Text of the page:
I read somewhere it has a life span of about 10 years before bugs kill it off. (I don't use insecticides here, so we'll see.)
I did use my clippers to cut the stems, but the 'de-petaling' was pretty immediate. So, yes, it is probably at the end of the flowering cycle. It will look ugly next week I guess.
 

One Day

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We work one particular property for better than 15 years.....has a rather large Almond shrub......trim annualy to keep in place.....no dead wood issues of concern.......haven't noticed insect problems of any kind......this prop is not sprayed.
I do pick up for myself......some 3 - 5 lbs......every year.......and I know the guys pick up and take as well.
 

Country Girl

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Can you post a picture of the flowering almond? Is it a shrub? Yesterday I put an arrangement together of pink and white bleeding heart, yellow irises, bachelor buttons and lilacs. The lilacs will be the first to go but if you smash the woody stem they will last for a few days.
 

EmptyNest

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Can you post a picture of the flowering almond? Is it a shrub? Yesterday I put an arrangement together of pink and white bleeding heart, yellow irises, bachelor buttons and lilacs. The lilacs will be the first to go but if you smash the woody stem they will last for a few days..
Just GOOGLE it...you will see hundreds of photos :)
 

Morticia

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We work one particular property for better than 15 years.....has a rather large Almond shrub......trim annualy to keep in place.....no dead wood issues of concern.......haven't noticed insect problems of any kind......this prop is not sprayed.
I do pick up for myself......some 3 - 5 lbs......every year.......and I know the guys pick up and take as well..
That's good to know. It could be I found a website with info for a different planting zone. The first year I noticed this, I almost ripped it out. It has serious dead wood issues after it blooms. What I read was that it is supposed to have 'nice foliage' through the summer. Not this puppy! It gets all scraggly in a couple of weeks after the blooms are gone.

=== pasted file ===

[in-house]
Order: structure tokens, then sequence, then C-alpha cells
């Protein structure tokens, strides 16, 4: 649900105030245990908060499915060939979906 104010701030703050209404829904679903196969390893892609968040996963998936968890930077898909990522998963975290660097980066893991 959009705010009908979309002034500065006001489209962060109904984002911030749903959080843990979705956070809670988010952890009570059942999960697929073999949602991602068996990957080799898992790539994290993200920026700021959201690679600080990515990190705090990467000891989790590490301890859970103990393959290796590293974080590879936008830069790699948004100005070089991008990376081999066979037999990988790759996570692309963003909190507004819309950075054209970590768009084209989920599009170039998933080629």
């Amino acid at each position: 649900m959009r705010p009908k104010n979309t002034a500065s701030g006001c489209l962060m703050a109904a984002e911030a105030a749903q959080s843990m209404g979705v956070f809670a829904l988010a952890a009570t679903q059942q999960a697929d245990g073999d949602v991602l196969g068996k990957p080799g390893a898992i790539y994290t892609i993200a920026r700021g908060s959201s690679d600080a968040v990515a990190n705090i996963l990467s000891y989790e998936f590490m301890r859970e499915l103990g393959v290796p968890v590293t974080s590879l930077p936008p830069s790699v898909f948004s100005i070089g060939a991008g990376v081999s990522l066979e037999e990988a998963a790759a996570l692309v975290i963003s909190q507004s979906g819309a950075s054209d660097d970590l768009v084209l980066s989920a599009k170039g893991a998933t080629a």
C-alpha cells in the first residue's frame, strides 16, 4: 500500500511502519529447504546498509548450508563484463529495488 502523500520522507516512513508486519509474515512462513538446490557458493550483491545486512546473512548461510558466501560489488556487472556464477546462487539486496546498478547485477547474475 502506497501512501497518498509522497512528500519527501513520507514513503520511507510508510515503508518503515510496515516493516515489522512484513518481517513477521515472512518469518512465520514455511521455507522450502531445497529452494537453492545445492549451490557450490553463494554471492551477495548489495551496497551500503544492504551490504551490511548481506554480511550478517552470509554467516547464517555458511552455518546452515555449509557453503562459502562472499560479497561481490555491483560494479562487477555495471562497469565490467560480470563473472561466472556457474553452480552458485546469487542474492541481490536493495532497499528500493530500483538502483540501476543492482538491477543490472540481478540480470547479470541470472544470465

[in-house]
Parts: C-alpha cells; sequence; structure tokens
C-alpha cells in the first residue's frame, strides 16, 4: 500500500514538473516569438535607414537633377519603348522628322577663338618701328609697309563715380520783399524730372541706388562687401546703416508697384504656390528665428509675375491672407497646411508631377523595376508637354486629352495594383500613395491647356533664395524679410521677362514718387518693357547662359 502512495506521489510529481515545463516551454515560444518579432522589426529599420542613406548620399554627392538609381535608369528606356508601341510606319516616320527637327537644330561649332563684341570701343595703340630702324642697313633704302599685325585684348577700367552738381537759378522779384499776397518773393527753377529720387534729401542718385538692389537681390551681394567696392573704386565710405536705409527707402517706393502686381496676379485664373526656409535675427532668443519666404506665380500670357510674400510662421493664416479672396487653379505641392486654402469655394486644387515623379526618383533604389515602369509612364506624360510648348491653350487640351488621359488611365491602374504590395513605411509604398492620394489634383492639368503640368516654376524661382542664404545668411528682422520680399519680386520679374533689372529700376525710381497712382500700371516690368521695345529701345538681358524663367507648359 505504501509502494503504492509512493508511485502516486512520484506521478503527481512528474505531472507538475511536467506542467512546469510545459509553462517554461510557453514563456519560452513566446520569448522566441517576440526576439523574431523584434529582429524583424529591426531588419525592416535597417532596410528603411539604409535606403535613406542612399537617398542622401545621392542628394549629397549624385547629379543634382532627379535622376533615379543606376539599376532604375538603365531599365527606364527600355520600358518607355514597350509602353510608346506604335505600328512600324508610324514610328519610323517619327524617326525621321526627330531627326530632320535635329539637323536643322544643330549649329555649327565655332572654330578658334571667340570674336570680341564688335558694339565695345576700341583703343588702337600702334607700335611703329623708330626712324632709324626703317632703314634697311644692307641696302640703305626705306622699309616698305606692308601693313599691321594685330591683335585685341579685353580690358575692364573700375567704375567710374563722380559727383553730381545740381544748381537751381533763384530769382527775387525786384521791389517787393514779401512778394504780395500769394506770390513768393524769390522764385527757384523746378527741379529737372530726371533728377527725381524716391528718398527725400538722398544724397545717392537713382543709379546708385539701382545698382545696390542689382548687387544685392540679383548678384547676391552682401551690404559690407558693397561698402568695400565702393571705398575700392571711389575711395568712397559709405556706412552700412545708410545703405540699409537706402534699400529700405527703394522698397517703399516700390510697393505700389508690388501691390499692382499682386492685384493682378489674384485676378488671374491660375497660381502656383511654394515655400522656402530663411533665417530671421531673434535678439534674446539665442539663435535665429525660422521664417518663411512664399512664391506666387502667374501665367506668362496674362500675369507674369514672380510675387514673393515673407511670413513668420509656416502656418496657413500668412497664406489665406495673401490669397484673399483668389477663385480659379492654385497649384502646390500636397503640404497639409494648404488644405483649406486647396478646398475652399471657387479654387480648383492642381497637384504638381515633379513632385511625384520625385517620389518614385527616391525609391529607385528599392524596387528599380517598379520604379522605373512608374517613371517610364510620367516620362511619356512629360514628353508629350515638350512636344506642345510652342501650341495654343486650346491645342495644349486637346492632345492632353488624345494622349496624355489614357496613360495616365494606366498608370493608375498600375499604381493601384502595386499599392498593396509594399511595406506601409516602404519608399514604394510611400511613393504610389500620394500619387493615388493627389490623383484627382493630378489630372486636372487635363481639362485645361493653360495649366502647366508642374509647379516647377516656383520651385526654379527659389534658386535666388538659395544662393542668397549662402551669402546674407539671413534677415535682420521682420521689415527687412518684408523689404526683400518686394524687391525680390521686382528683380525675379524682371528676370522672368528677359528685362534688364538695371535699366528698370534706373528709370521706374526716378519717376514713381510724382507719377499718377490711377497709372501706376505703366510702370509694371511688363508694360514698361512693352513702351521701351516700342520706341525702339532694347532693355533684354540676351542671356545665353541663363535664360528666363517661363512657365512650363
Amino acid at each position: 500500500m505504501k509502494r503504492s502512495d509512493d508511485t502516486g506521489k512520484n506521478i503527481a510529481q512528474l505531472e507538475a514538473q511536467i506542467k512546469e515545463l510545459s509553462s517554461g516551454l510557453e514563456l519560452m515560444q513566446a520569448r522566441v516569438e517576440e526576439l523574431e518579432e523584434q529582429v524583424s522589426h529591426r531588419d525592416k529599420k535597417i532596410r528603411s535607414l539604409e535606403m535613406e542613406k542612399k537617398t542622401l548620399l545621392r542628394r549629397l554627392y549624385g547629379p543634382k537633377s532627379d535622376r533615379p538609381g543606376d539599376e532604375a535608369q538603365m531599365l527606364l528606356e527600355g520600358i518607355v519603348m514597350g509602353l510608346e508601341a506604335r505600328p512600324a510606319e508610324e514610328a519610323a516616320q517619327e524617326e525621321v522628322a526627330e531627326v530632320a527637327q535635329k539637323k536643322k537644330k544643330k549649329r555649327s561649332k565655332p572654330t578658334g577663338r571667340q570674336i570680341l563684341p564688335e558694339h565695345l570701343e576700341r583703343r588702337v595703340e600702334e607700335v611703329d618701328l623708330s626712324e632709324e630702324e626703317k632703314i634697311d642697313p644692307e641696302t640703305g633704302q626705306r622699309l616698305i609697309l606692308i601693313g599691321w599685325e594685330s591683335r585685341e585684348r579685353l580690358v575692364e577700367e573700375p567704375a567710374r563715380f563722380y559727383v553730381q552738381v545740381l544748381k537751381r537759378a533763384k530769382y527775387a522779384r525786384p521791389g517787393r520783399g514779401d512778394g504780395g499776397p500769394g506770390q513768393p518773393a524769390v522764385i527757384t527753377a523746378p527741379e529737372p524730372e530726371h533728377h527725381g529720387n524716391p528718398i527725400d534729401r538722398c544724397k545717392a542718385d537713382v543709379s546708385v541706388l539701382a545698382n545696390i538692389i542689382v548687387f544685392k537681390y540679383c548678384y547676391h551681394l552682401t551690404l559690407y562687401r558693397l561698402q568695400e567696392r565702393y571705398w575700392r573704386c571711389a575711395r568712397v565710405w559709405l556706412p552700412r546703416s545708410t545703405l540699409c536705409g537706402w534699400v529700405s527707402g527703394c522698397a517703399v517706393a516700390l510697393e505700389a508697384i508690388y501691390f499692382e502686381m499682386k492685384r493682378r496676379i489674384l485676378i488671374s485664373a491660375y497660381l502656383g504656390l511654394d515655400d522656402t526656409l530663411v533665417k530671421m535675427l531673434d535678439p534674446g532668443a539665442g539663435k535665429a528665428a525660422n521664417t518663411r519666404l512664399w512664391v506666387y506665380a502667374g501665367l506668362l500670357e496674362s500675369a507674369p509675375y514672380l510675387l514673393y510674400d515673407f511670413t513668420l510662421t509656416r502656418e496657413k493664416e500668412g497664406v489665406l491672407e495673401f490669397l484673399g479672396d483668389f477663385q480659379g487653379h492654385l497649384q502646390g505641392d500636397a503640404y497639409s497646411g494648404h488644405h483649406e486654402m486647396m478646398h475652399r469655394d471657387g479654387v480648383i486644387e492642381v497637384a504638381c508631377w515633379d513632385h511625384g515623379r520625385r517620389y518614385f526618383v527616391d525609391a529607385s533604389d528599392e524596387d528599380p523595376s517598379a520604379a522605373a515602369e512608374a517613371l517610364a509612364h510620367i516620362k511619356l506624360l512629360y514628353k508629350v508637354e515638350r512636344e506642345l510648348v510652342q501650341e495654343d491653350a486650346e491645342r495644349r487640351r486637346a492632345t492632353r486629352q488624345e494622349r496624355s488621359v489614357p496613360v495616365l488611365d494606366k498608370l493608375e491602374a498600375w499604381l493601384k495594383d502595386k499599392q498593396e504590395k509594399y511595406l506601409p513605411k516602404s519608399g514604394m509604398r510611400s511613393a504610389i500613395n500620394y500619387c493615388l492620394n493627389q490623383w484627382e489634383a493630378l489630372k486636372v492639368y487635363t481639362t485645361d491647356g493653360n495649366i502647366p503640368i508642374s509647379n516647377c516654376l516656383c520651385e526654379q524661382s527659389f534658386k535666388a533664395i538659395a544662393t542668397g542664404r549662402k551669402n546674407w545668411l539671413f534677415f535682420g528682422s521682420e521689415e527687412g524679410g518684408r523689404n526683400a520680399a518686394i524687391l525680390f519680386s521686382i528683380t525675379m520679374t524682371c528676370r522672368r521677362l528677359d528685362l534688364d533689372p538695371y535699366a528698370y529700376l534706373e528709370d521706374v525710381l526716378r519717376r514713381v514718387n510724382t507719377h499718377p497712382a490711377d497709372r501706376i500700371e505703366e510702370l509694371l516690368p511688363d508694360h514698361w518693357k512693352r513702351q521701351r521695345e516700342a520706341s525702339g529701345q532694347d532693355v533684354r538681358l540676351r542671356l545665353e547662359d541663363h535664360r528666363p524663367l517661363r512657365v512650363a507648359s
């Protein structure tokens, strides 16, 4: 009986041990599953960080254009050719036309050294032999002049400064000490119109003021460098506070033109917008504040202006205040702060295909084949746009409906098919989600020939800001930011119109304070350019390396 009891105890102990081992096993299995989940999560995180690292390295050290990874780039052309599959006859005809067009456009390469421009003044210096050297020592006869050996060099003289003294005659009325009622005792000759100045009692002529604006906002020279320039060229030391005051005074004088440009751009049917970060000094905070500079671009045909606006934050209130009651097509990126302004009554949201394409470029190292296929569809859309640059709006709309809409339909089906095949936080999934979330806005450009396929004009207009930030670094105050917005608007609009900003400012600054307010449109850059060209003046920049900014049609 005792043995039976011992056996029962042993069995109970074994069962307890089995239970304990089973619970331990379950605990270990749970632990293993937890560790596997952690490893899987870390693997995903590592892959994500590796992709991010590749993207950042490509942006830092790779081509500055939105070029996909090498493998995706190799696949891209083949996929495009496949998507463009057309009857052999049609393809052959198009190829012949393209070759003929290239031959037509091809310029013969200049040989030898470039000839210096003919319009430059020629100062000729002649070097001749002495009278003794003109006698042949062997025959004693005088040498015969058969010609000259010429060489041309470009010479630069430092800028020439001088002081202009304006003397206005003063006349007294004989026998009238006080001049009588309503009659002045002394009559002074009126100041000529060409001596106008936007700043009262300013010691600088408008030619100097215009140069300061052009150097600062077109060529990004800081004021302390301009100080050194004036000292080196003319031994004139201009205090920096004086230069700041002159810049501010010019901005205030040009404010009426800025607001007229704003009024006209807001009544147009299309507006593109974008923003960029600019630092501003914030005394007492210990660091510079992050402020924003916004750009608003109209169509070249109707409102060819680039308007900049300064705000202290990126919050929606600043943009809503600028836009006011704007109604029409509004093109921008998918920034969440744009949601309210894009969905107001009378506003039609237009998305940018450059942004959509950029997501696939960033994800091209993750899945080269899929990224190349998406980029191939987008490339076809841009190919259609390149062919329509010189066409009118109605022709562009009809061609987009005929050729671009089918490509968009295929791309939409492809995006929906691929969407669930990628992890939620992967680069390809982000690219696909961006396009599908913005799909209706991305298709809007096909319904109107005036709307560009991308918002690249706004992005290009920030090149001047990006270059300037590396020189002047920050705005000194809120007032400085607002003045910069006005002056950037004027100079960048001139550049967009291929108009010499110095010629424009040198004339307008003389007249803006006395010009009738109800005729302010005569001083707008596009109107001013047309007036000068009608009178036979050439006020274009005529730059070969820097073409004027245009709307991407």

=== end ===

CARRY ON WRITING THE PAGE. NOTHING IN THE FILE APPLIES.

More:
Morticia

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Can you post a picture of the flowering almond? Is it a shrub? Yesterday I put an arrangement together of pink and white bleeding heart, yellow irises, bachelor buttons and lilacs. The lilacs will be the first to go but if you smash the woody stem they will last for a few days..
It is a shrub-y sort of thing. I'll have to get a pic later on.
 

One Day

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Can you post a picture of the flowering almond? Is it a shrub? Yesterday I put an arrangement together of pink and white bleeding heart, yellow irises, bachelor buttons and lilacs. The lilacs will be the first to go but if you smash the woody stem they will last for a few days..
smashing the cut provides more water surface area.......my only concern is the Xylem tubes.....this is the pathway that water is moved through the plants.........90% of the plants uptake of water is transpired through the leaves......so.......any damage to the Xylem that causes interference with the uptake of water will shorten the life span of the cutting.
Woody cuttings would treat like roses......one thing I have done myself time to time is strip the bottom inch or two of the outer layer (bark)..this method seems to have worked well with woody cuttings for flowers or for rooting........actualy it is the only way I have done rootings....
Can also cut slits into the bottom inch or two....